Resembling the trident of the “God of the Sea”, Poseidon, this artifact is nothing short of looking fierce. Without knowing what purpose this object holds, it would be easy to mistake it for the head of a small pitchfork that had fancy prong tips, or perhaps some sort of trident. A little less impressive than a Greek God’s trident and a little more intriguing than a fancy pitchfork, this artifact is actually an eel spear.
One of our previous posts this summer, Ahoy Captain, highlighted the sextant of Peter McKay. Not only did the sea captain’s donated belongings consist of his nautical charts and instruments, but also a large tool chest filled with various tools. One such “tool” is this eel spear. When, where, and why he used this eel spear is unknown to us, but it is quite possible that this was something he picked up along his travels.
So what would possess people to want to spear eels? Like many things that vary among different cultures, what is considered a delicacy varies as well, and in many parts of the world eels were, and still are, considered something special to dine on. It’s possible that meals of eels aren’t as popular anymore, but many years ago it was not uncommon for these slimy, snake-like creatures to be prepared in many different ways. If the thought of swimming with eels sends a shiver down your spine, the thought of eating one must be just about unbearable.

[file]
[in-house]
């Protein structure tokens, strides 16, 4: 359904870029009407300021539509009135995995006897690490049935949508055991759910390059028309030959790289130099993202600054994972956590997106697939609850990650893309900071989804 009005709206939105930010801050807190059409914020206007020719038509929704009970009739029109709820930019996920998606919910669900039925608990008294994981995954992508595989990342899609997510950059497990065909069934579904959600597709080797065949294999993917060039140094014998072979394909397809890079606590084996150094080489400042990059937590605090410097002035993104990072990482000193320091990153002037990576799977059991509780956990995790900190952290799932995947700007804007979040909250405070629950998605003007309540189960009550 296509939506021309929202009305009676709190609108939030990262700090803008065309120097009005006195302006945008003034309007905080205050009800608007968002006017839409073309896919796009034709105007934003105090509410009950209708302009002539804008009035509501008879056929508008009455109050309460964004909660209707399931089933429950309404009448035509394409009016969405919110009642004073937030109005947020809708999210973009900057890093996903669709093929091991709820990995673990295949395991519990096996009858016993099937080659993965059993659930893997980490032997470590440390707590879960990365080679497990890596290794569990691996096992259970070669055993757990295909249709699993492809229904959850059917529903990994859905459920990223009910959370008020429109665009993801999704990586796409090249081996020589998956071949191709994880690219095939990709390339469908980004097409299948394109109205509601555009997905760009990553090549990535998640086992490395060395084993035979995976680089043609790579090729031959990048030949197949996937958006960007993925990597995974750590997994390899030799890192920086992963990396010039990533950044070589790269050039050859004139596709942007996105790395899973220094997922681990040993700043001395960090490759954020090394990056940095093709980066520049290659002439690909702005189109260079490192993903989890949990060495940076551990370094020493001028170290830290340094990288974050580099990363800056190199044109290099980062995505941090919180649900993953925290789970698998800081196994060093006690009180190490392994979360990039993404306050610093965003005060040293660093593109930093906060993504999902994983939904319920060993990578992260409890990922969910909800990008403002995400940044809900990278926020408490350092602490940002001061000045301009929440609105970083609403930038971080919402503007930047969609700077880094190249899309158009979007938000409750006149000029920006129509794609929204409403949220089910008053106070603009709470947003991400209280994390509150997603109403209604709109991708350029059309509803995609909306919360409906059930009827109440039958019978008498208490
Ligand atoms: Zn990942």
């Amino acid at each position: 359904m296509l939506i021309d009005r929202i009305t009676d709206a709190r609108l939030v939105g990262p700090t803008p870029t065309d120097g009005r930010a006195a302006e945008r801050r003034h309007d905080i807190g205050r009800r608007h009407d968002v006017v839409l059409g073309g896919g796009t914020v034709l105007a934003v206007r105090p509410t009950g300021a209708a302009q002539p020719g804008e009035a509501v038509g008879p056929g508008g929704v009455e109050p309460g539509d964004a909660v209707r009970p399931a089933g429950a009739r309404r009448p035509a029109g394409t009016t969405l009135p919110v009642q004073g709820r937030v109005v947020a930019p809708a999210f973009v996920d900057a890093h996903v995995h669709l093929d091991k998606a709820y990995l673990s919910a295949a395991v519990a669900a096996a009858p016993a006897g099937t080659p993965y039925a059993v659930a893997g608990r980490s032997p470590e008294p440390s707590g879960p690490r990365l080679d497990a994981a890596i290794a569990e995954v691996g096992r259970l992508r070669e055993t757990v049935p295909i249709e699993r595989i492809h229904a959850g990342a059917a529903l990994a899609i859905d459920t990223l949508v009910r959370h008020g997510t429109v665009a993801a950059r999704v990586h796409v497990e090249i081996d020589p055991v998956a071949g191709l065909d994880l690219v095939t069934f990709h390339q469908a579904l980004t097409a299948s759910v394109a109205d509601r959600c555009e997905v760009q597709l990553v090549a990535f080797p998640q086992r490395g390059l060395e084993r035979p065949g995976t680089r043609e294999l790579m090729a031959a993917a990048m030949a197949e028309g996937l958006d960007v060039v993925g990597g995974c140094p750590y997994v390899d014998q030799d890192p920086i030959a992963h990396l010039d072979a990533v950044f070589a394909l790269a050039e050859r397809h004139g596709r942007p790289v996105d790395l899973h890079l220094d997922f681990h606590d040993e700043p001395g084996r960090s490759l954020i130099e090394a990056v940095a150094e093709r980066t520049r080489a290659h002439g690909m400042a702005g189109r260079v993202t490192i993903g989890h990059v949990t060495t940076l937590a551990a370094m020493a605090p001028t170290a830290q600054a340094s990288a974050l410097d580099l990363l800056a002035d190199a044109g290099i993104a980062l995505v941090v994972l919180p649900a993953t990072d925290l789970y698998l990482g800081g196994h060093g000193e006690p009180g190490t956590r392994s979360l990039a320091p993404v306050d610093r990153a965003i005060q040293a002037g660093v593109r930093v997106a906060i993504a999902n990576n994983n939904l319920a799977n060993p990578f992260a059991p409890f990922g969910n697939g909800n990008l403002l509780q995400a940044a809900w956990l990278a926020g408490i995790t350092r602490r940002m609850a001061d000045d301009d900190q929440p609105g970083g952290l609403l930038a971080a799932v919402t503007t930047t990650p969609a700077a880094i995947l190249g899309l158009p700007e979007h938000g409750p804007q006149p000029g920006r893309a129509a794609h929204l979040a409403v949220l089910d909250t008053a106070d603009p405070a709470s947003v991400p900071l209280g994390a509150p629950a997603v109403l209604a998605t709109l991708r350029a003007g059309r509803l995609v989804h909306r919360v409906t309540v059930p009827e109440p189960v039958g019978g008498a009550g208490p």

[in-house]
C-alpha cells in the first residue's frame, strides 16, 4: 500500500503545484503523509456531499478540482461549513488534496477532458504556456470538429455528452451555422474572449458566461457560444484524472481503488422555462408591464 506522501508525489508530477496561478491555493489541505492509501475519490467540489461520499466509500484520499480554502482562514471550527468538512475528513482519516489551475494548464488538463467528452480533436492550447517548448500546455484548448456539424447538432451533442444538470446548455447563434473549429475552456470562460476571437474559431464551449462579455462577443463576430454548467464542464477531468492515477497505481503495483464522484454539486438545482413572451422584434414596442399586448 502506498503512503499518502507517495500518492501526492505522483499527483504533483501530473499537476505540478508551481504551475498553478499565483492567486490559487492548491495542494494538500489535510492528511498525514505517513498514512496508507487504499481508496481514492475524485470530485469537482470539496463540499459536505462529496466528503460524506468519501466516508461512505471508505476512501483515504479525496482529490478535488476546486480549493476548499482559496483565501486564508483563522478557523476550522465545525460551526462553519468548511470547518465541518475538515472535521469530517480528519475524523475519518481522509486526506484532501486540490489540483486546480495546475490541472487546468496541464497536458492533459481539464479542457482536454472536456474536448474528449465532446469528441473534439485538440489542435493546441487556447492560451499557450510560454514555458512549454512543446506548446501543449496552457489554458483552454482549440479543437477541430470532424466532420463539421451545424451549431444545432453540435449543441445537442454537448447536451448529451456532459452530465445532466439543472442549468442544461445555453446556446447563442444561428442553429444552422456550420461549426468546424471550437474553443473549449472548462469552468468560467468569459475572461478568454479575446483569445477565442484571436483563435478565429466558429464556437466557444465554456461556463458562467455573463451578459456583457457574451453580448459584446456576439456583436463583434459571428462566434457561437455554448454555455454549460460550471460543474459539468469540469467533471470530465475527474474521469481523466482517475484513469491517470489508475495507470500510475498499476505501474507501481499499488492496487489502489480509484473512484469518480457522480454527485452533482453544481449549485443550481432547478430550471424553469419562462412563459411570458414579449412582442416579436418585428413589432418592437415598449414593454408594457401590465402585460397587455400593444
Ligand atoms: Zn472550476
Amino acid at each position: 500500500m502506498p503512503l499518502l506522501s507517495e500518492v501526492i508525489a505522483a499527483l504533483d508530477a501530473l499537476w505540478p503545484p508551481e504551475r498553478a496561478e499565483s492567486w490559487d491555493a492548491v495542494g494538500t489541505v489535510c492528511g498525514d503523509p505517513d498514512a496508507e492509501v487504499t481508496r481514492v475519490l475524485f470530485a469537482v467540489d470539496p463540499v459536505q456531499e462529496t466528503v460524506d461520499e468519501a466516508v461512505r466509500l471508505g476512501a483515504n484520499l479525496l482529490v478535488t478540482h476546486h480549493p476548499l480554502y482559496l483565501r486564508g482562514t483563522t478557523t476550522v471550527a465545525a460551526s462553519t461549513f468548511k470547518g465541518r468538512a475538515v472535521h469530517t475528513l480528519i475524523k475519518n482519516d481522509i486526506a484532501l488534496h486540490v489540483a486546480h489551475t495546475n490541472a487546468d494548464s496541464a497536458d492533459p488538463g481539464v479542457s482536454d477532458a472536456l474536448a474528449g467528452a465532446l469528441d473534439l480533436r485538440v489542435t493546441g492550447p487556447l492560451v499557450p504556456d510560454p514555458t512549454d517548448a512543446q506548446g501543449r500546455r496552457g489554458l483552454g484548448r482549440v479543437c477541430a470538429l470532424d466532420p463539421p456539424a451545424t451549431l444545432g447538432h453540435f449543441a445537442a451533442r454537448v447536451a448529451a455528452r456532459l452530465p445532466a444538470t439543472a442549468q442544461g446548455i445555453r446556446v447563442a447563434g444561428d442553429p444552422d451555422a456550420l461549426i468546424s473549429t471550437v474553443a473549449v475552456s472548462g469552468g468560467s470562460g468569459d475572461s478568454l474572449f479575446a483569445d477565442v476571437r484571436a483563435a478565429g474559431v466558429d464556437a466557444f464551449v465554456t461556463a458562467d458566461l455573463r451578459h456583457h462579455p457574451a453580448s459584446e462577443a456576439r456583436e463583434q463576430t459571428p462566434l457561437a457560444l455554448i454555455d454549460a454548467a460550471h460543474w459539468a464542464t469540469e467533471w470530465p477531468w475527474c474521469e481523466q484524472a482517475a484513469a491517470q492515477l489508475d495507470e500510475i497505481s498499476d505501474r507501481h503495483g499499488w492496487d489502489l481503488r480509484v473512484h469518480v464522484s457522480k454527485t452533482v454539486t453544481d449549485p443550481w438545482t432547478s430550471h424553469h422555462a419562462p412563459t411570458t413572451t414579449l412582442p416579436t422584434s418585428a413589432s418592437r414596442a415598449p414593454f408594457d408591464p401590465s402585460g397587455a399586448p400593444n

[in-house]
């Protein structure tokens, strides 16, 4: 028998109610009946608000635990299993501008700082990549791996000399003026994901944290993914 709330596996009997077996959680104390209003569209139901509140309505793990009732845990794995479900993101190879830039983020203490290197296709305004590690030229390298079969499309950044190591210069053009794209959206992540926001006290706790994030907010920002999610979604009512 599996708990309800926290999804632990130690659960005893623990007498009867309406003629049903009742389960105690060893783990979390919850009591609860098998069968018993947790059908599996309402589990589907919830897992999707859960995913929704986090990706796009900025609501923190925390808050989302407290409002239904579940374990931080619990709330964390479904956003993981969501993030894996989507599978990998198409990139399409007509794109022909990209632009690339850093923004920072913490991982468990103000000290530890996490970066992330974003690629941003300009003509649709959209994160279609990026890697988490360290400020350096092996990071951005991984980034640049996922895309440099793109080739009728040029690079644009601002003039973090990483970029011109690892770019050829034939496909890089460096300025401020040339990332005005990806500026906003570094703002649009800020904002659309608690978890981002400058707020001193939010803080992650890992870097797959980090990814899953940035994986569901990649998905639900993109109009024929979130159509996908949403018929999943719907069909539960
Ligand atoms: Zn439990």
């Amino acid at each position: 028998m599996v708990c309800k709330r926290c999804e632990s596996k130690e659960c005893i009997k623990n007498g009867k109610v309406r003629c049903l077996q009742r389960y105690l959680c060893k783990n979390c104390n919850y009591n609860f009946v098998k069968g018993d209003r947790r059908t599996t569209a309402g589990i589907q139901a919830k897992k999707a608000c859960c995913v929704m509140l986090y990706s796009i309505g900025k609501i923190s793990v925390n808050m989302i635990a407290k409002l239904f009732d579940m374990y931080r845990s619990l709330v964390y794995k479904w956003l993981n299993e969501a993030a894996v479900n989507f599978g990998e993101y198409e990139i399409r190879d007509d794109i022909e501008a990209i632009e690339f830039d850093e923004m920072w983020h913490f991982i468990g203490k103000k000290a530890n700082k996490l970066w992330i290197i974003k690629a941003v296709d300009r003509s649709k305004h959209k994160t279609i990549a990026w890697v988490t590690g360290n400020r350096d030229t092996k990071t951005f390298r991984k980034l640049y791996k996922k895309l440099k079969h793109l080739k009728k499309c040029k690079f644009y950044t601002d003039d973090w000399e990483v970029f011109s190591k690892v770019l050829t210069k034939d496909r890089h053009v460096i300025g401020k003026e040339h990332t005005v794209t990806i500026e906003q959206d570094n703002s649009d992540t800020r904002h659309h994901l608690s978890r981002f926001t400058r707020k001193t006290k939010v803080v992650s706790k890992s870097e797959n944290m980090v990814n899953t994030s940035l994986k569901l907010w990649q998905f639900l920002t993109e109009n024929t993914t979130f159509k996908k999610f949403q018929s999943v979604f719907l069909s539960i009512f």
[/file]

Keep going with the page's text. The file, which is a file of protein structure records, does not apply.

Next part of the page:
Perhaps the best part about this aquatic species is that they can range in size from two inches to thirteen feet long – just the thought of an eel twice the length of a tall, full-grown man is horrifying! Eels move by causing these long, slender bodies to ripple like a wave, if they reverse the direction of the wave they can easily move backwards. Due to the absence of certain fins eels really do look similar to snakes, except for the fusion of the dorsal, anal and caudal fins which run the length of their bodies like a thin, mane of fin.
Getting back to the spear, most eel spears have some sort of notch at the end so that a long wooden pole can be attached; this one appears to have a slight curve in the metal which likely attached to a pole in some way. The extra length of a pole was needed as eels typically hang out in the muddy bottoms. A spear would be plunged into the depths of the water until it hooked onto an eel, the pointed, arrow-shaped ends then played a part in ensuring the eel wouldn’t get away before it was brought to the surface and removed. You can imagine that an eel, even a few feet long, thrashing around would put up quite a fight – the eel coming off the spear would’ve been the least of their worries.
Similar to many of our artifacts, this eel spear has a history that is so far removed from this time and culture it is hard to imagine it ever taking place. Again, it just goes to show how much has changed! And so I’ll leave you with this - blood of eels is actually toxic to humans, and if that isn’t enough to indicate that we should keep our distance than I don’t know what is…